Jejunum
Overview
 
The jejunum is the middle section of the small intestine
Small intestine
The small intestine is the part of the gastrointestinal tract following the stomach and followed by the large intestine, and is where much of the digestion and absorption of food takes place. In invertebrates such as worms, the terms "gastrointestinal tract" and "large intestine" are often used to...

 in most higher vertebrates, including mammals, reptiles, and birds. In fish
Fish
Fish are a paraphyletic group of organisms that consist of all gill-bearing aquatic vertebrate animals that lack limbs with digits. Included in this definition are the living hagfish, lampreys, and cartilaginous and bony fish, as well as various extinct related groups...

, the divisions of the small intestine are not as clear and the terms middle intestine or mid-gut may be used instead of jejunum.

The jejunum lies between the duodenum
Duodenum
The duodenum is the first section of the small intestine in most higher vertebrates, including mammals, reptiles, and birds. In fish, the divisions of the small intestine are not as clear and the terms anterior intestine or proximal intestine may be used instead of duodenum...

 and the ileum
Ileum
The ileum is the final section of the small intestine in most higher vertebrates, including mammals, reptiles, and birds. In fish, the divisions of the small intestine are not as clear and the terms posterior intestine or distal intestine may be used instead of ileum.The ileum follows the duodenum...

. The change from the duodenum to the jejunum is usually defined as the Duodenojejunal flexure
Duodenojejunal flexure
The duodenojejunal flexure or duodenojejunal junction is the border between the duodenum and the jejunum.The ascending portion of the duodenum ascends on the left side of the aorta, as far as the level of the upper border of the second lumbar vertebra, where it turns abruptly forward to become the...

 and is attached, and thus "hung up", to the ventricle (see stomach
Stomach
The stomach is a muscular, hollow, dilated part of the alimentary canal which functions as an important organ of the digestive tract in some animals, including vertebrates, echinoderms, insects , and molluscs. It is involved in the second phase of digestion, following mastication .The stomach is...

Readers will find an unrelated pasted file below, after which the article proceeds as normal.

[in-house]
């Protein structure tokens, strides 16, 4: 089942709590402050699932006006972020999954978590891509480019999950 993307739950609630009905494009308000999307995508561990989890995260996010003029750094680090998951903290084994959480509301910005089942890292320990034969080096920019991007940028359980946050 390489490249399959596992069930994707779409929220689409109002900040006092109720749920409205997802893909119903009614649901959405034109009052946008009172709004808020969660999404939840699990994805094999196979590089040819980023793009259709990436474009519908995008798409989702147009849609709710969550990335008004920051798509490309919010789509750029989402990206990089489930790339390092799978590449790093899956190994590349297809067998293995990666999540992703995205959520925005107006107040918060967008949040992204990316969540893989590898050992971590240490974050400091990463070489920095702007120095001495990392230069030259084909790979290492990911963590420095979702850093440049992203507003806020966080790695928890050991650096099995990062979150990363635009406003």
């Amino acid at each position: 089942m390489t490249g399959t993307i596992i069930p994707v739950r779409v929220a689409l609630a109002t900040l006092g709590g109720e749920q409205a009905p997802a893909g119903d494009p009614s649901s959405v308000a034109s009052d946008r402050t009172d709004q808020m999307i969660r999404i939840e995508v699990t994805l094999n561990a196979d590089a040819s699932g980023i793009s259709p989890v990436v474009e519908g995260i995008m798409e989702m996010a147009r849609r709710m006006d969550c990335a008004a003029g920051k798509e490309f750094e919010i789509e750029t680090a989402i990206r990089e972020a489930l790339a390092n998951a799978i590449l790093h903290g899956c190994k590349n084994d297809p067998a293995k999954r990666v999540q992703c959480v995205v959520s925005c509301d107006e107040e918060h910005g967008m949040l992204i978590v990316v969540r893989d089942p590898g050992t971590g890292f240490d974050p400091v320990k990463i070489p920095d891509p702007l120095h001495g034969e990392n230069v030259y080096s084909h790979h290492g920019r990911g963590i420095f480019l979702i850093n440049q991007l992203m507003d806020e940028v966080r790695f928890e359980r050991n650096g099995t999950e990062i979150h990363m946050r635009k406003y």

) by the ligament of Treitz.

In adult human
Human
Humans are the only living species in the Homo genus...

s, the small intestine is usually between 5.5 and 6m long, 2.5m of which is the jejunum.

The pH
PH
In chemistry, pH is a measure of the acidity or basicity of an aqueous solution. Pure water is said to be neutral, with a pH close to 7.0 at . Solutions with a pH less than 7 are said to be acidic and solutions with a pH greater than 7 are basic or alkaline...

 in the jejunum is usually between 7 and 9 (neutral or slightly alkaline).

If the jejunum is impacted by blunt force the emesis reflex will be initiated.

The jejunum and the ileum are suspended by mesentery
Mesentery
In anatomy, the mesentery is the double layer of peritoneum that suspends the jejunum and ileum from the posterior wall of the abdomen. Its meaning, however, is frequently extended to include double layers of peritoneum connecting various components of the abdominal cavity.-Mesentery :The...

 which gives the bowel great mobility within the abdomen
Abdomen
In vertebrates such as mammals the abdomen constitutes the part of the body between the thorax and pelvis. The region enclosed by the abdomen is termed the abdominal cavity...

.
Encyclopedia
The jejunum is the middle section of the small intestine
Small intestine
The small intestine is the part of the gastrointestinal tract following the stomach and followed by the large intestine, and is where much of the digestion and absorption of food takes place. In invertebrates such as worms, the terms "gastrointestinal tract" and "large intestine" are often used to...

 in most higher vertebrates, including mammals, reptiles, and birds. In fish
Fish
Fish are a paraphyletic group of organisms that consist of all gill-bearing aquatic vertebrate animals that lack limbs with digits. Included in this definition are the living hagfish, lampreys, and cartilaginous and bony fish, as well as various extinct related groups...

, the divisions of the small intestine are not as clear and the terms middle intestine or mid-gut may be used instead of jejunum.

The jejunum lies between the duodenum
Duodenum
The duodenum is the first section of the small intestine in most higher vertebrates, including mammals, reptiles, and birds. In fish, the divisions of the small intestine are not as clear and the terms anterior intestine or proximal intestine may be used instead of duodenum...

 and the ileum
Ileum
The ileum is the final section of the small intestine in most higher vertebrates, including mammals, reptiles, and birds. In fish, the divisions of the small intestine are not as clear and the terms posterior intestine or distal intestine may be used instead of ileum.The ileum follows the duodenum...

. The change from the duodenum to the jejunum is usually defined as the Duodenojejunal flexure
Duodenojejunal flexure
The duodenojejunal flexure or duodenojejunal junction is the border between the duodenum and the jejunum.The ascending portion of the duodenum ascends on the left side of the aorta, as far as the level of the upper border of the second lumbar vertebra, where it turns abruptly forward to become the...

 and is attached, and thus "hung up", to the ventricle (see stomach
Stomach
The stomach is a muscular, hollow, dilated part of the alimentary canal which functions as an important organ of the digestive tract in some animals, including vertebrates, echinoderms, insects , and molluscs. It is involved in the second phase of digestion, following mastication .The stomach is...

) by the ligament of Treitz.

In adult human
Human
Humans are the only living species in the Homo genus...

s, the small intestine is usually between 5.5 and 6m long, 2.5m of which is the jejunum.

The pH
PH
In chemistry, pH is a measure of the acidity or basicity of an aqueous solution. Pure water is said to be neutral, with a pH close to 7.0 at . Solutions with a pH less than 7 are said to be acidic and solutions with a pH greater than 7 are basic or alkaline...

 in the jejunum is usually between 7 and 9 (neutral or slightly alkaline).

If the jejunum is impacted by blunt force the emesis reflex will be initiated.

The jejunum and the ileum are suspended by mesentery